The second was with a master trust which has been set up by a pensions consultancy. They told me how much I would pay to them as the overall managers of the trust but would not tell me what they were paying the fund managers for their services, the administrators for managing the funds or the trustees employed. So I couldn’t work out what they kept for themselves.
That’s the basic difference, with Legal & General I was clear about who was getting what, with the consultancy, I wasn’t.
We think it really important that we are allowed to know what we are paying for. I may be a super-purchasing adviser, but I am responsible for my client’s experience and that means I have to know what is going on. I will ask the trustees of the consultancy master trust what is being paid for these funds, if they will not tell me, I will report this to First Actuarial who rate provider products so that employers choosing pension on http://www.pensionplaypen.com get a proper assessment of what is going on.
So as it stands the consultancy master trust will not appear on http://www.pensionplaypen.com and if asked why, we will say we have insufficient information to rate it. That is not the same as saying that it might not be a good master trust, it simply states the fact- we don’t know.
Legal & General is both a very good pension provider (they operate an IGC and a master trust). They are displayed on http://www.pensionplaypen.com and are regularly one of the leading players.
Whether you are choosing a platform in the retail space or buying a workplace pension , you are unlikely to know who is taking money off you and whether you are getting value for money. Even expert advisers like us know only some of the time.
We have taken a very simple stance, if a master trust or IGC will not tell us the underlying costs for fund management and the spread between what they are charging us and what they are paying for their money- we won’t deal with them.
Fund managers don’t want the prices they are charging platforms in the market. They put trustees under non-disclosure agreements so that they cannot share the price they are paying with members (or people like me).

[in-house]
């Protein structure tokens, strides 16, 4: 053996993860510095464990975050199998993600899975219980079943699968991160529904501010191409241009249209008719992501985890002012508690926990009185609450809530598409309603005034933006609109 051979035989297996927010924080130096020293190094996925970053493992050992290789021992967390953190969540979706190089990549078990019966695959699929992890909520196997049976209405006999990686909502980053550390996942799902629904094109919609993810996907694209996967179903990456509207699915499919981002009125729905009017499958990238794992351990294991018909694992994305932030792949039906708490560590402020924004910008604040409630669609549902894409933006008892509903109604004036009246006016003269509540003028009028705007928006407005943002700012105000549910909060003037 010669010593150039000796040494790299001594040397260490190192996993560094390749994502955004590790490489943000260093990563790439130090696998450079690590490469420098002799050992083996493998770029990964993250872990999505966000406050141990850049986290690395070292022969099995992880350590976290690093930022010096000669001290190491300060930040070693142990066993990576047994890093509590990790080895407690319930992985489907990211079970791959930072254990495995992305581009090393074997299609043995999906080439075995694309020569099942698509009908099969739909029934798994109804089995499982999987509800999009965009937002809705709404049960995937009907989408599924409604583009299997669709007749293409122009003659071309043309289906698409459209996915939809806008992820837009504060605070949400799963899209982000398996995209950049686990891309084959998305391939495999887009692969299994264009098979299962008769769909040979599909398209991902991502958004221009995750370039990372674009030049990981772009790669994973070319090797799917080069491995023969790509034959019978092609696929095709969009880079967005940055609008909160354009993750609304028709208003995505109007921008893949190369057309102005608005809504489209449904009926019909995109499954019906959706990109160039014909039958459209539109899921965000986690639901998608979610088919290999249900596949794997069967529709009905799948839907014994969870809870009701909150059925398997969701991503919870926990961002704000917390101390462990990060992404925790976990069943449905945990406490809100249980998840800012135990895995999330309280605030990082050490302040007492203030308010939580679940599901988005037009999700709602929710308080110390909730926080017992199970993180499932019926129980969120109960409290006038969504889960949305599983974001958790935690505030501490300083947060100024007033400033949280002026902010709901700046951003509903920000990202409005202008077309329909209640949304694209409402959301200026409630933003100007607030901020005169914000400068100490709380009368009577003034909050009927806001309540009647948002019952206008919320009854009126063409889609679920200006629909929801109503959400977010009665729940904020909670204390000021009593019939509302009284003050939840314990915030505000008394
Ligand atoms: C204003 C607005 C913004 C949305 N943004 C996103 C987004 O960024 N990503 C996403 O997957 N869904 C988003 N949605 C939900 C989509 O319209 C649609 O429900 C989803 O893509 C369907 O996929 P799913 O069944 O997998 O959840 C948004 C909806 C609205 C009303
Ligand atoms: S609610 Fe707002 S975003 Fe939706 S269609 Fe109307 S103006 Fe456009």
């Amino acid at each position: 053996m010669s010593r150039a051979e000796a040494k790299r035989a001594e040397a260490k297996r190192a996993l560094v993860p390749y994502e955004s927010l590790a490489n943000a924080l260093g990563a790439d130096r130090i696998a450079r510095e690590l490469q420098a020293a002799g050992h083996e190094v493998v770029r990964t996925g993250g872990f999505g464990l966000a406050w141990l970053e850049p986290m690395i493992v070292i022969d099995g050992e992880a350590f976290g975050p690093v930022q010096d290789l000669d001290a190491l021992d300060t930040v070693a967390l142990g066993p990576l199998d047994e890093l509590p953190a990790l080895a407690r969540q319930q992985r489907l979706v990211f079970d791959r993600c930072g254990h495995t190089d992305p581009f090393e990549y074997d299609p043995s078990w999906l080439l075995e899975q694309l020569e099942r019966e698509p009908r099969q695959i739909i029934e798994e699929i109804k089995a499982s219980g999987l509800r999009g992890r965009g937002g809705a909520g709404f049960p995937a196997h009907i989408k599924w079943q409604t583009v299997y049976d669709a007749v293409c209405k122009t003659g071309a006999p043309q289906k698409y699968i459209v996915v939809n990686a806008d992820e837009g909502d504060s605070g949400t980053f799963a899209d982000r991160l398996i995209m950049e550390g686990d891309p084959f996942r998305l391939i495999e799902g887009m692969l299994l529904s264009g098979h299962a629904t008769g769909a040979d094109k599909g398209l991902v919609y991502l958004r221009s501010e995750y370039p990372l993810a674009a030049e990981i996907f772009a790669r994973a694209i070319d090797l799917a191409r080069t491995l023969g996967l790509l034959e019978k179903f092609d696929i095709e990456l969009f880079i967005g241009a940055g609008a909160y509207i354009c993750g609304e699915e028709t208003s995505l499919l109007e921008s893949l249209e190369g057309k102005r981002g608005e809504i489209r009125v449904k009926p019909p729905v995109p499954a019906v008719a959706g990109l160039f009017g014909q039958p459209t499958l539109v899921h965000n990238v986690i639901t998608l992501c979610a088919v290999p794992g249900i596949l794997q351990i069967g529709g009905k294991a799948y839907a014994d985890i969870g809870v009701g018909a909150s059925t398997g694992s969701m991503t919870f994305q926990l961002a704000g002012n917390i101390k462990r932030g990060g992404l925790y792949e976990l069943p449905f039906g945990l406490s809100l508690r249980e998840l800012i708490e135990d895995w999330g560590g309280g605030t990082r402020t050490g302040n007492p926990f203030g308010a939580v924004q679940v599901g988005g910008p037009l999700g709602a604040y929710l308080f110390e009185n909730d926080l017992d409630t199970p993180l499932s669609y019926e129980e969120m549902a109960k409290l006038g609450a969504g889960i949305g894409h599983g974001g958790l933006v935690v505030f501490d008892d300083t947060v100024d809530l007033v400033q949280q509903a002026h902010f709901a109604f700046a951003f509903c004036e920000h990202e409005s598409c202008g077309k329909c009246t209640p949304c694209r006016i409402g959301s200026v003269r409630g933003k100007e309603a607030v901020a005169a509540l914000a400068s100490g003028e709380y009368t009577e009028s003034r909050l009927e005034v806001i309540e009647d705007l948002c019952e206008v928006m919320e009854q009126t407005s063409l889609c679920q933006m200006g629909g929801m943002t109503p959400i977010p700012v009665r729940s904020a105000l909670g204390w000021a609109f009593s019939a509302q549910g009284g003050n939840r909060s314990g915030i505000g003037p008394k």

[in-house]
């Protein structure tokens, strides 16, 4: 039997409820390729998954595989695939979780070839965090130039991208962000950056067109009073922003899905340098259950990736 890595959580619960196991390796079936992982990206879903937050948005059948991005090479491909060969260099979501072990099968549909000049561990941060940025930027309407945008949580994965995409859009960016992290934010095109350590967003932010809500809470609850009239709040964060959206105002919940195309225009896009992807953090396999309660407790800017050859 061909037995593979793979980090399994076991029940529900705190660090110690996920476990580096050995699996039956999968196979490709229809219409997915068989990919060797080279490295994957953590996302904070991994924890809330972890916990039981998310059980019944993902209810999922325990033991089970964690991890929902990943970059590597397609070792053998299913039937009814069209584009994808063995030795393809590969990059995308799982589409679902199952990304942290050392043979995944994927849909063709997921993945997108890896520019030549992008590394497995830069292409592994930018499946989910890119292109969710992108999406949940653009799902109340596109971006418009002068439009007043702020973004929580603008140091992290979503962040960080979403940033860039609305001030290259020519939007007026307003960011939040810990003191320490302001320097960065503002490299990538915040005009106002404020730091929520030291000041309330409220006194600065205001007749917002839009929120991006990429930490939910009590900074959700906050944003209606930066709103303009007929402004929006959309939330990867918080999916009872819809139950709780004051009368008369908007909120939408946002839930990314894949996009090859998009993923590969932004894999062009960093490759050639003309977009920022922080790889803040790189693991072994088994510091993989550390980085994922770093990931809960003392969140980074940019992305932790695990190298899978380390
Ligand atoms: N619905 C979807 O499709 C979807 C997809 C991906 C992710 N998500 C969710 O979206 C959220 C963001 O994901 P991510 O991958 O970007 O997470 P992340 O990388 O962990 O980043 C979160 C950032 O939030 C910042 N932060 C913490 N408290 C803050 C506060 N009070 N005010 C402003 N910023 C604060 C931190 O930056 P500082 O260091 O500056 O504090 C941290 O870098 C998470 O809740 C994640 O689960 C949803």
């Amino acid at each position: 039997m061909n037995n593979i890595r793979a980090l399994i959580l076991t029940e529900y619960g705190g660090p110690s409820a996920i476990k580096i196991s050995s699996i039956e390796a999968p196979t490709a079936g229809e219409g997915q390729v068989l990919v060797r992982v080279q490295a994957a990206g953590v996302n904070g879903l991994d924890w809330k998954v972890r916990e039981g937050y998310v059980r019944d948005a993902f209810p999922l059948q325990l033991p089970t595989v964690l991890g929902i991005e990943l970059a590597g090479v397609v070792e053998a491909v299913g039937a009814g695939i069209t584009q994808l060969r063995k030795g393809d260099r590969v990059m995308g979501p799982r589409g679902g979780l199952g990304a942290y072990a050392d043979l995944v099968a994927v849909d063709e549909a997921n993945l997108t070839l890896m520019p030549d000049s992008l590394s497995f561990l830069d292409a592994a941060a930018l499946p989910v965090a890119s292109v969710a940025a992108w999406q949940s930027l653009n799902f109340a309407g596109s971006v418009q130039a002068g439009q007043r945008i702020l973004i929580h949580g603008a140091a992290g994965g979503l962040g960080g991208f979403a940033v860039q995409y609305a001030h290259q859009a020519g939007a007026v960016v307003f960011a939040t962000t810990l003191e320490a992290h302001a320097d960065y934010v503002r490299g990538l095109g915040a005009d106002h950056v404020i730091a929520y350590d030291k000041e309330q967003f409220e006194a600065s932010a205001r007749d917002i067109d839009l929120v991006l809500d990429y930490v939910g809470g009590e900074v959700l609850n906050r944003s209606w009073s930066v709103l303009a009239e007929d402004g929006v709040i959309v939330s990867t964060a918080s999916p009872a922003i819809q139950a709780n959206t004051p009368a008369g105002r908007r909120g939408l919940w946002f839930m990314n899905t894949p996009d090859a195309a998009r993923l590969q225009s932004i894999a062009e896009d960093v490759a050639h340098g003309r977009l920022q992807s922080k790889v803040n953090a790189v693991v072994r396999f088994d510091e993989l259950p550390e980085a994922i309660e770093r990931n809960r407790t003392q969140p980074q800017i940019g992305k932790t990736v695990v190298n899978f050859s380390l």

This is because they are worried that their “best price” is in the market. They are right to be worried. Firms like mind aren’t interested in concepts like “leaving something for the next man”, that’s code for “where are my Wimbledon tickets”. We want the best price we can get and if fund managers are offering services on a tiered basis (where the price goes down as the money goes up) we’re happy with that.
Why we are worried about non-disclosed deals is that they allow unfairness in the market. If Peter gets x and Paul get’s x+20, Peter robs Paul. If Peter and Paul see that the difference is because Paul is more expensive to deal with then he can throw his hand in with Peter , lump it or find someone else to deal with.
A red card to bad practice
We shouldn’t have to have rules governing this stuff, but the abuse of customers via non-disclosed commission deals (hard and soft), has meant that we have now to see legislation commanding trustees to behave in a certain way. A red card has to be shown to bad practice. Louis Suarez has to leave the field- no matter how alluring the thought of watching him might be!
So pretty soon, the Government will bring in rules to pension management via the DWP and fund management via the FCA which will make disclosure of underlying fees and costs mandatory to IGCs and Master trusts. We hope that this information will be available on request to members (and advisers), so I don’t ever have to write this blog again.
I hope that the consultancy that is holding out on this information are reading this and that they feed this back to their compliance and senior management teams. Because if the rules change- as we are told they will- I will be asking them the question again, and this time I will have no hesitancy in whistle-blowing on any deliberate non-disclosure.
The butter purchaser is entitled to know what the farm-gate price is , we’re allowed to know the factory-gate price. We know we need intermediaries but they should be operating in an open market in an open way.
Fund platforms have to come clean on their charges and until they do, people like me will be yapping around their heels like annoying Jack Russells, because that’s our job.
This article first appeared in http://www.pensionplaypen.com/top-thinking